It was the “feel good” story at the start of the year. A flock of Canada geese (Branta canadensis) apparently hit or were hit by an Airways jet, an Airbus A320. The plane then had to be ditched in the Hudson River, New York City, and sunk below the waterline.
The flight was US Airways Flight 1549, which took off at 3:26 p.m. on January 15, 2009, from LaGuardia, headed for Charlotte, North Carolina. All abroad were saved by the heroic actions of a fast-thinking, experienced flight crew. The world’s media were transfixed by the story.
For some of us, of course, the riddle of the birds remained.
One of the questions to be pursued was, “What birds were involved in the crash?”
Now comes a strange twist within the answer.
It was clear soon to most investigators that the birds were not anything more unusual than Canada geese (even though, of course, I used it to talk about the historical issue of Thunderbirds and plane hits). Most pointed to New York City’s permanent geese living in nearby wetlands year round, as the avian culprits in the mystery. Knowing for certain the type of geese was deemed critical as airports wished to devise strategies to scare away flocks out of future aircraft flight paths.
But a surprise awaited the forensic researchers, according to news released today.
The Feather Identification Lab at the Smithsonian National Museum of Natural History in Washington served as lead detective, with assistance from Chicago’s Field Museum.
“We try to tell people we’re here for a reason — and this case helps demonstrate that,” said ornithologist John Bates, who works with the Field Museum’s 480,000-bird collection. It includes inch-long hummingbirds, 5-foot ostriches and everything in between.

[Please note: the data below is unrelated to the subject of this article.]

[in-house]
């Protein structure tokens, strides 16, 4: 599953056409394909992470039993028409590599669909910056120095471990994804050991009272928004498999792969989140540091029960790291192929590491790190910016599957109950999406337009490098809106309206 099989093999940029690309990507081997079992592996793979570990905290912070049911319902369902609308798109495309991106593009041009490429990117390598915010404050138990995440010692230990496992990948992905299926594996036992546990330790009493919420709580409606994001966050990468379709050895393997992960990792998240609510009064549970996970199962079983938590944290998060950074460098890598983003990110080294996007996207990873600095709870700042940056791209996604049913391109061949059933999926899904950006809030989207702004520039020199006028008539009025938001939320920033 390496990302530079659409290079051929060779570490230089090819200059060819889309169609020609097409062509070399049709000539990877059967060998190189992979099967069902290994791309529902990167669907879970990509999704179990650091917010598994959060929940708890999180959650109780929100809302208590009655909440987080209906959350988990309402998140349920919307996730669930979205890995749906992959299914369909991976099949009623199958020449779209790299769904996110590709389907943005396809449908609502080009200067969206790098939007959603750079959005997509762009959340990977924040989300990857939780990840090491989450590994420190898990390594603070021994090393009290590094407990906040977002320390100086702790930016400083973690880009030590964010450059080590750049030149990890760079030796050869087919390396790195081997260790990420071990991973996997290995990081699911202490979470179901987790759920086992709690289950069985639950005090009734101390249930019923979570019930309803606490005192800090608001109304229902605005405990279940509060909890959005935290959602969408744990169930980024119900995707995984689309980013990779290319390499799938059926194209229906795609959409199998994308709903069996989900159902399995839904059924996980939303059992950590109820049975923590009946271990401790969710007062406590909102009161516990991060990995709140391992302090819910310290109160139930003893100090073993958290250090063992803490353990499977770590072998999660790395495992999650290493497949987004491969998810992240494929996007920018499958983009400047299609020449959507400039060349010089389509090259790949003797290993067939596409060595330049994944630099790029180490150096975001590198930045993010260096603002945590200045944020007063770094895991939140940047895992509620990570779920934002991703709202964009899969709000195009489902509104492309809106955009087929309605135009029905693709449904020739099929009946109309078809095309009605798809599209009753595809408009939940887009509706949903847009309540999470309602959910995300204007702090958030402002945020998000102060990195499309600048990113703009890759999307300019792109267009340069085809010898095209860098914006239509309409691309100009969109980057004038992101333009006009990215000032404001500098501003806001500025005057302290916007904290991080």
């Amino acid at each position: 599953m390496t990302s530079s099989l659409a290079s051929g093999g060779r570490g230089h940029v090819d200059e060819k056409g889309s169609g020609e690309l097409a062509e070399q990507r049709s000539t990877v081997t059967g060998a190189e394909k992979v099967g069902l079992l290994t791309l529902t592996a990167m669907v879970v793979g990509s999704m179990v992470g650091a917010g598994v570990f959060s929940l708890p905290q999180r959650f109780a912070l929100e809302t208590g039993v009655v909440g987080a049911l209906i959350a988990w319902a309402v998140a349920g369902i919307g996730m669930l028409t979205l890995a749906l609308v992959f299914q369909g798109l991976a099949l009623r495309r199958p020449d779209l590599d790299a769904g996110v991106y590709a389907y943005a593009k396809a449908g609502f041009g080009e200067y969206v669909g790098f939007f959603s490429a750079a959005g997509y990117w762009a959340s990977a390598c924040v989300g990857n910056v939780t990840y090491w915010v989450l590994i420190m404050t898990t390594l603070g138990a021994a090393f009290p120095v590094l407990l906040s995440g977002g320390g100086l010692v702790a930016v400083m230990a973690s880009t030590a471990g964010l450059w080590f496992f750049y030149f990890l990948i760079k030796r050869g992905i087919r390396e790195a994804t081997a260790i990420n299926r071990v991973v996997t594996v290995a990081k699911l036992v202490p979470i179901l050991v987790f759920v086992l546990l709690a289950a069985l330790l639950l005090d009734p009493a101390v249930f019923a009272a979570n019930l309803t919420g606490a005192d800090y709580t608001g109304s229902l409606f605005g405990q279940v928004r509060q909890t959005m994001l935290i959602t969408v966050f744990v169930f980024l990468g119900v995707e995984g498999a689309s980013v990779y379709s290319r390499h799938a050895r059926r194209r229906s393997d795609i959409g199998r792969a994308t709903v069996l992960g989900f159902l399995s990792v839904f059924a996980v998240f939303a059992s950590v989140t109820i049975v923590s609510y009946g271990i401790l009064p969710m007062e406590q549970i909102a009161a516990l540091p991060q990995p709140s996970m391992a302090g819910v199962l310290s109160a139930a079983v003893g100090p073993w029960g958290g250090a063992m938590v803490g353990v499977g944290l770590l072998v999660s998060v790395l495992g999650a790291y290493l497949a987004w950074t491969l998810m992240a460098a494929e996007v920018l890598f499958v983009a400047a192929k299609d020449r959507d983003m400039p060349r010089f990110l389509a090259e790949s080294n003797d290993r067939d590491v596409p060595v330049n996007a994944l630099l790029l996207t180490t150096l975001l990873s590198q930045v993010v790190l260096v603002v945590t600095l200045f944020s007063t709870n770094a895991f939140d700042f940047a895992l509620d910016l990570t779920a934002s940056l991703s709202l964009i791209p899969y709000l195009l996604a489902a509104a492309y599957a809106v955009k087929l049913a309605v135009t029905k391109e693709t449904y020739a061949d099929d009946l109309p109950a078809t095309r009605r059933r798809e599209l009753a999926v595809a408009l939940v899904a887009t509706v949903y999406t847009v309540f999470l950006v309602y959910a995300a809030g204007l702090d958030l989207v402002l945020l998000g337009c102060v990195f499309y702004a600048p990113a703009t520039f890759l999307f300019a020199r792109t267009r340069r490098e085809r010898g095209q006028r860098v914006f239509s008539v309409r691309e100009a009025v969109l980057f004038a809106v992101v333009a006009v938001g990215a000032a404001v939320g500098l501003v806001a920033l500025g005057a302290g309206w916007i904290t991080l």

Rows of cabinets on the 116-year-old museum’s sprawling second floor hold specimens of 90 percent of the world’s 10,000 known bird species. But it was the Field’s collection of 2,700 samples of Canada geese — including some that migrated from the eastern Canada region of Labrador — that was the key to cracking the case.
Field ornithologists sent Labrador goose feathers and tissue to the Smithsonian, where tests showed the birds to blame for the US Airways accident were the Labrador type — not New York varieties that largely stay put year-round on the city’s waterways.
The clincher was a test in which Smithsonian scientists tested stable hydrogen isotope values in feathers — telltale markers that indicate where vegetation eaten by the birds grew. Migrating Labrador geese have eaten grass from different areas than the stay-at-home New Yorkers, and that showed up in the tests.
The findings, published in the June 8 editions of the journal “Frontiers in Ecology and the Environment,” mean New York airports may have to develop one method to keep migratory geese away from planes and another for the birds that nest in the city.
“A lot of people say ‘who cares about knowing the bird type,’” said Carla Dove, the aptly named program director at the Feather Identification Laboratory. “But that’s critical. The strategies differ according to species. If you have starlings or turkey vultures, you deal with it differently.”
Authorities may manage resident birds by harassing and culling them or modifying their habitat. Dealing with transient birds may require more elaborate methods, including recording their flight patterns or employing sensitive radar that detects their movement over runways.
New York City officials said this past week the city will trap and gas as many as 2,000 Canada geese over the next few weeks.